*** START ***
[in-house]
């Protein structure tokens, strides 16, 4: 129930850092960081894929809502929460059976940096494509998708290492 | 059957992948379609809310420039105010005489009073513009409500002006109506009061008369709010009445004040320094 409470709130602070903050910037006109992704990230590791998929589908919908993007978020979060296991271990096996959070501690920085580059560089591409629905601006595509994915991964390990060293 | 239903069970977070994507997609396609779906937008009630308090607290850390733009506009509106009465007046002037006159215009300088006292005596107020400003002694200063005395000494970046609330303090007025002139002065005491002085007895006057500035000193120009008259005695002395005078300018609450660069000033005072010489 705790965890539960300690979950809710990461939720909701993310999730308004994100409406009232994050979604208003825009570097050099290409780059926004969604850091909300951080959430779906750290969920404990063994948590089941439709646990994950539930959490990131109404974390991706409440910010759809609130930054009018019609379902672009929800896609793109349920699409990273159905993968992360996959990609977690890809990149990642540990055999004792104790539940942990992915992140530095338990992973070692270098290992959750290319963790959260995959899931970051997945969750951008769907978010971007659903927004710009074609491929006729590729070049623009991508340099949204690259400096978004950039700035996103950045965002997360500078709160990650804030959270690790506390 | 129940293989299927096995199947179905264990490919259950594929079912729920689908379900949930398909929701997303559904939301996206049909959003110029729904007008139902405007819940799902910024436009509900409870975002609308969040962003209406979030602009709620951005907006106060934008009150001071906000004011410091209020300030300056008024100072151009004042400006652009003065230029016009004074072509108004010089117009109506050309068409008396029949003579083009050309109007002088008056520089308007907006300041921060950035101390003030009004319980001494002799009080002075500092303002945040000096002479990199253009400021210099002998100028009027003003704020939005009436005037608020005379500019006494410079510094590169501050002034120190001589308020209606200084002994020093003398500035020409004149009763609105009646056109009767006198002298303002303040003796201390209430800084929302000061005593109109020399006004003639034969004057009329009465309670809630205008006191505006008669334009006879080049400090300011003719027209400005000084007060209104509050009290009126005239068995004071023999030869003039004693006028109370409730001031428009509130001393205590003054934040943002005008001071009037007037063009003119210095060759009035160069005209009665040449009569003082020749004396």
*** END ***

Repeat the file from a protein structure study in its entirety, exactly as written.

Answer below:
[in-house]
């Protein structure tokens, strides 16, 4: 129930850092960081894929809502929460059976940096494509998708290492 | 059957992948379609809310420039105010005489009073513009409500002006109506009061008369709010009445004040320094 409470709130602070903050910037006109992704990230590791998929589908919908993007978020979060296991271990096996959070501690920085580059560089591409629905601006595509994915991964390990060293 | 239903069970977070994507997609396609779906937008009630308090607290850390733009506009509106009465007046002037006159215009300088006292005596107020400003002694200063005395000494970046609330303090007025002139002065005491002085007895006057500035000193120009008259005695002395005078300018609450660069000033005072010489 705790965890539960300690979950809710990461939720909701993310999730308004994100409406009232994050979604208003825009570097050099290409780059926004969604850091909300951080959430779906750290969920404990063994948590089941439709646990994950539930959490990131109404974390991706409440910010759809609130930054009018019609379902672009929800896609793109349920699409990273159905993968992360996959990609977690890809990149990642540990055999004792104790539940942990992915992140530095338990992973070692270098290992959750290319963790959260995959899931970051997945969750951008769907978010971007659903927004710009074609491929006729590729070049623009991508340099949204690259400096978004950039700035996103950045965002997360500078709160990650804030959270690790506390 | 129940293989299927096995199947179905264990490919259950594929079912729920689908379900949930398909929701997303559904939301996206049909959003110029729904007008139902405007819940799902910024436009509900409870975002609308969040962003209406979030602009709620951005907006106060934008009150001071906000004011410091209020300030300056008024100072151009004042400006652009003065230029016009004074072509108004010089117009109506050309068409008396029949003579083009050309109007002088008056520089308007907006300041921060950035101390003030009004319980001494002799009080002075500092303002945040000096002479990199253009400021210099002998100028009027003003704020939005009436005037608020005379500019006494410079510094590169501050002034120190001589308020209606200084002994020093003398500035020409004149009763609105009646056109009767006198002298303002303040003796201390209430800084929302000061005593109109020399006004003639034969004057009329009465309670809630205008006191505006008669334009006879080049400090300011003719027209400005000084007060209104509050009290009126005239068995004071023999030869003039004693006028109370409730001031428009509130001393205590003054934040943002005008001071009037007037063009003119210095060759009035160069005209009665040449009569003082020749004396």